Most people with asthma are allergic to dust mite droppings. Dust mites are tiny bugs that live in warm, damp places. They are too small to see, but they live in mattresses, pillows, and house dust. They live off dead skin flakes, which we all shed. Dust mite allergy can cause asthma flare-ups. Your health care provider can test you for dust mite allergy. If you have this allergy, there are many steps you can take to control dust mites at home.

Control Dust Mites in the Bedroom

You spend many hours in your bedroom every day. Take these steps to control dust mites in your bed and bedroom:

Control Dust Throughout Your Home

Housecleaning


Ask your health care provider about special products to control dust mites. Here are some other tips:

  • Ask others to vacuum carpets and upholstery weekly. If you can, leave home during the vacuuming. If you must vacuum, ask your doctor about wearing a special mask.

  • Use HEPA (high-efficiency particulate air) filters or double-ply bags in your vacuum cleaner.

  • Wipe all smooth furniture and counters with a damp cloth once a week.

Furniture and Window Coverings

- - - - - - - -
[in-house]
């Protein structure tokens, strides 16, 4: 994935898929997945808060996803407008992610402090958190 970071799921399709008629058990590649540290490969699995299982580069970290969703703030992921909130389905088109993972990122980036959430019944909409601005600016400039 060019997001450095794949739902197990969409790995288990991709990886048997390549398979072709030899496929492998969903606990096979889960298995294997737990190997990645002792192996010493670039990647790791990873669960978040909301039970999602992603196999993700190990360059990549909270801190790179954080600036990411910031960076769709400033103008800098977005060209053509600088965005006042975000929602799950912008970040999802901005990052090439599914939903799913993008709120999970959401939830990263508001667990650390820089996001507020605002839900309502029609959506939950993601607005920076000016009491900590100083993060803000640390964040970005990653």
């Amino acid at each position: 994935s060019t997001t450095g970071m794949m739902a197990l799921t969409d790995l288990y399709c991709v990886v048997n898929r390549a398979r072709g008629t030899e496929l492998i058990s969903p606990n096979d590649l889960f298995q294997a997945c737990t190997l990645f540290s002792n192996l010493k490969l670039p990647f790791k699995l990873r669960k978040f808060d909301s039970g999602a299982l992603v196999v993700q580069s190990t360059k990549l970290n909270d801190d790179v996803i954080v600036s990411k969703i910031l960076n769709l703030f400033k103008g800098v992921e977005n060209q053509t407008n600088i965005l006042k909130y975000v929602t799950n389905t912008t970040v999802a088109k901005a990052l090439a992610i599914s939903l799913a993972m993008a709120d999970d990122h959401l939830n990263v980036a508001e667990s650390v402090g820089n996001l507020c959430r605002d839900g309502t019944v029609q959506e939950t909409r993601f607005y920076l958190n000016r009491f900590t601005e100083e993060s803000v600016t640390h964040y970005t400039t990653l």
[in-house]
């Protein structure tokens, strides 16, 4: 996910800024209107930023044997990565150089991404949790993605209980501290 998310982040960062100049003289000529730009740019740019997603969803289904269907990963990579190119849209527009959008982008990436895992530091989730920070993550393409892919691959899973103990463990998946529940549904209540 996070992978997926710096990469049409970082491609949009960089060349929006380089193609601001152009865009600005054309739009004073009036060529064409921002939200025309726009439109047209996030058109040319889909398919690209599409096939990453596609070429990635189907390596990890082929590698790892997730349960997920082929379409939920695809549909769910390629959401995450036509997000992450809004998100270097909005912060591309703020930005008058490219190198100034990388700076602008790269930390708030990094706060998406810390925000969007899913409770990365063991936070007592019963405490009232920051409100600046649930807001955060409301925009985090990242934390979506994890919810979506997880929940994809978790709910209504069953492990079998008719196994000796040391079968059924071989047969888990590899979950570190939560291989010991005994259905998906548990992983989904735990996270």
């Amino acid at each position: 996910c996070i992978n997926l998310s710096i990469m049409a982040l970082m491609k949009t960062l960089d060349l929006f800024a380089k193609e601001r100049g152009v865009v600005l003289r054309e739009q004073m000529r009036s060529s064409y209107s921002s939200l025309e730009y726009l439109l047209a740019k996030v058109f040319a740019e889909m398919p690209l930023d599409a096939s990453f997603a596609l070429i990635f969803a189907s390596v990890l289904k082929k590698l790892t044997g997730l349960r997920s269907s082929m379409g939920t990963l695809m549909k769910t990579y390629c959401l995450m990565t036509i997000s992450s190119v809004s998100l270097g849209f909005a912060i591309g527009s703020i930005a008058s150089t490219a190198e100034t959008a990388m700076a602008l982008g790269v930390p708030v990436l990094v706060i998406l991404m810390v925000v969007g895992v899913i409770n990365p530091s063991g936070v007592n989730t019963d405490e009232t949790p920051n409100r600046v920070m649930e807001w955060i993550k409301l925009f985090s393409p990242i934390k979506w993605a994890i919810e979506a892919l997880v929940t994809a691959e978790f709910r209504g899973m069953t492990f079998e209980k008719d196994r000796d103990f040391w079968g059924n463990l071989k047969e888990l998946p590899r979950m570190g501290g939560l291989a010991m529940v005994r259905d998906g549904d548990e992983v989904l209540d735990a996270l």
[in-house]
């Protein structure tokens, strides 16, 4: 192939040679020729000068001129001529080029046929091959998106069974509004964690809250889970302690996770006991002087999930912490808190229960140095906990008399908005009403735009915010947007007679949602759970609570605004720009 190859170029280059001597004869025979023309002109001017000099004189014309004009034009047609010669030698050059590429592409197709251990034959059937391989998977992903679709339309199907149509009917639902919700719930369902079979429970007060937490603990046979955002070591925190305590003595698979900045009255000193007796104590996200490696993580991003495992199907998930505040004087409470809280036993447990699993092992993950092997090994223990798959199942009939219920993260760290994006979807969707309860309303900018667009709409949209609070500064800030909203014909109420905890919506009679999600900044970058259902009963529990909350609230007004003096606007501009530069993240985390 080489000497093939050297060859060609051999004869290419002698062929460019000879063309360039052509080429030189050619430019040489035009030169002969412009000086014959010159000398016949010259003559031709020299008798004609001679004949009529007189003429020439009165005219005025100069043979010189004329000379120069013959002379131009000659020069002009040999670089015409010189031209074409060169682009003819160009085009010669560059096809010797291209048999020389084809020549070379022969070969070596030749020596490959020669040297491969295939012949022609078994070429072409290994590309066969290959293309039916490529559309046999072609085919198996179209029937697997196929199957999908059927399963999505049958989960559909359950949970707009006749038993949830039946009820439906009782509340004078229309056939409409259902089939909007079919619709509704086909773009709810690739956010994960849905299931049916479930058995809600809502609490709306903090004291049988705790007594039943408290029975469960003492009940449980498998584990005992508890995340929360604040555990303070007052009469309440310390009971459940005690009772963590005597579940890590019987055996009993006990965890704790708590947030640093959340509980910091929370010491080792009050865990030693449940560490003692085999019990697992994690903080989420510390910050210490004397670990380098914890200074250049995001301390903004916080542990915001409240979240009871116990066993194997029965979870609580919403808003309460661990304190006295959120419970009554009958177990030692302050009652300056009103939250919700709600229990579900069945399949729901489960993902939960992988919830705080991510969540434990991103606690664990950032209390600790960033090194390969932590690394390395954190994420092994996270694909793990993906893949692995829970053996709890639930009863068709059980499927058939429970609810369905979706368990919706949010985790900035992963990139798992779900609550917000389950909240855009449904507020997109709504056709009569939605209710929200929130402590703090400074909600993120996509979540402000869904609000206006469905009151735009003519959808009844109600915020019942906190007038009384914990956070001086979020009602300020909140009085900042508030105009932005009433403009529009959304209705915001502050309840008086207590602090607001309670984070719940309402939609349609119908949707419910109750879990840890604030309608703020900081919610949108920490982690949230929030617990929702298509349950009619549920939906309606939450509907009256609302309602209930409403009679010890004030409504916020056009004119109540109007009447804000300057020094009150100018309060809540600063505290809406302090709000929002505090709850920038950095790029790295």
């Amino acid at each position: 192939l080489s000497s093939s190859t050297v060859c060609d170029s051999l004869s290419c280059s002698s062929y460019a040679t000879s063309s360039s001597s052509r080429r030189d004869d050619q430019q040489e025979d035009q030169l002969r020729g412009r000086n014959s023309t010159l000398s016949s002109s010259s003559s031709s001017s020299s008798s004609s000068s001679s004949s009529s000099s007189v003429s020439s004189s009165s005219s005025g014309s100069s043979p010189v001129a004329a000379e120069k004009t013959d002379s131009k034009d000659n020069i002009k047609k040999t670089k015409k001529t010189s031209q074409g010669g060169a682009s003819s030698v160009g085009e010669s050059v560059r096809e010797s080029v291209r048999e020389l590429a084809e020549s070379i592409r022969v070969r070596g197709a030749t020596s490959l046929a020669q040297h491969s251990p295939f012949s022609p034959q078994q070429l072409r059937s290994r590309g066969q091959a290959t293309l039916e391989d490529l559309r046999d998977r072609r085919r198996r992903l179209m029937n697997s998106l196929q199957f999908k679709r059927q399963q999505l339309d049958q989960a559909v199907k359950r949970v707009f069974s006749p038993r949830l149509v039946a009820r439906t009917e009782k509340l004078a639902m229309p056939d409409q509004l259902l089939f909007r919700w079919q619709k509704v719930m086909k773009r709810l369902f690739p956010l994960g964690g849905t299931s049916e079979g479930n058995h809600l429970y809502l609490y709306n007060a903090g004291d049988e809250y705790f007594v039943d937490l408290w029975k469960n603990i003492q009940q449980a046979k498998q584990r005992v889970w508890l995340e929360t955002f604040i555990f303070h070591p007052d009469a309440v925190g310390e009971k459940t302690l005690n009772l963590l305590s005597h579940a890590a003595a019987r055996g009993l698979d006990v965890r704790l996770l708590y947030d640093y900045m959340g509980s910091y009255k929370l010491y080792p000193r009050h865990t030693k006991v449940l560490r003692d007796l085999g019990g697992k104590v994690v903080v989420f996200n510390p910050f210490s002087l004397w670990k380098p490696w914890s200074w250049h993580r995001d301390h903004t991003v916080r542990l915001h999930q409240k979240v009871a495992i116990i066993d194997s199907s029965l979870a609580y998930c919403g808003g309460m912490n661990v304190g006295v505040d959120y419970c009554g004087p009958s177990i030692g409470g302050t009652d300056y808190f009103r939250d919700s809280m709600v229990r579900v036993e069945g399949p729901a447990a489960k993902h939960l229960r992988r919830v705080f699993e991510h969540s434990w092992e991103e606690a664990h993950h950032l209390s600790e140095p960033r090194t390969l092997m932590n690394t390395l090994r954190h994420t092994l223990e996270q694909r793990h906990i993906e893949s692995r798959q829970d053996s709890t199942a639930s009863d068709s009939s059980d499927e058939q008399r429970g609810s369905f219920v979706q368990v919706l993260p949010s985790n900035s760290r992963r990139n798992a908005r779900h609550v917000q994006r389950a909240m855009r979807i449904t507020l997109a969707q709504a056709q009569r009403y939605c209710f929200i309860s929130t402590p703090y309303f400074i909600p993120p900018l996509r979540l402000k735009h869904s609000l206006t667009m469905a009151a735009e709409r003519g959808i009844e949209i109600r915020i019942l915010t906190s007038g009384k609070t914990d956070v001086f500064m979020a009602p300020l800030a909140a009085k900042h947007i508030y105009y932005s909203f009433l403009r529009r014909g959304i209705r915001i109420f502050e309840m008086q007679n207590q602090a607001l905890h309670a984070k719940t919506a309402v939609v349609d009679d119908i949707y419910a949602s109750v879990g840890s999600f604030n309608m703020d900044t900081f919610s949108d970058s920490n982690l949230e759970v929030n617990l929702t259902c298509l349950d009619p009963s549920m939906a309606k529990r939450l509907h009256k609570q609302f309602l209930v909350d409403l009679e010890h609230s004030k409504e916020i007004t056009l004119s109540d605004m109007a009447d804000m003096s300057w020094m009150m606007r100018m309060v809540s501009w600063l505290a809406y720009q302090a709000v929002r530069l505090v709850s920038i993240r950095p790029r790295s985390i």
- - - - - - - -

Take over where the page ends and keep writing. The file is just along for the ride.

Upholstered furniture and some window coverings hold dust mites. Try these ideas instead:

  • Choose nonfabric upholstery, like leather or vinyl.

  • Replace horizontal blinds with pull-down shades or vertical blinds.

  • Hang washable curtains instead of heavy drapes.

Reduce Indoor Humidity


Dust mites need humid (damp) air to survive. Try these tips:

  • Don't use humidifiers, vaporizers, or evaporative (swamp) coolers.

  • Try a dehumidifier to reduce air moisture to less than 50%.

Copyright: © 2000-2010 The StayWell Company, 780 Township Line Road, Yardley, PA 19067. All rights reserved. This information is not intended as a substitute for professional medical care. Always follow your healthcare professional's instructions.

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Asthma is more common in boys than girls.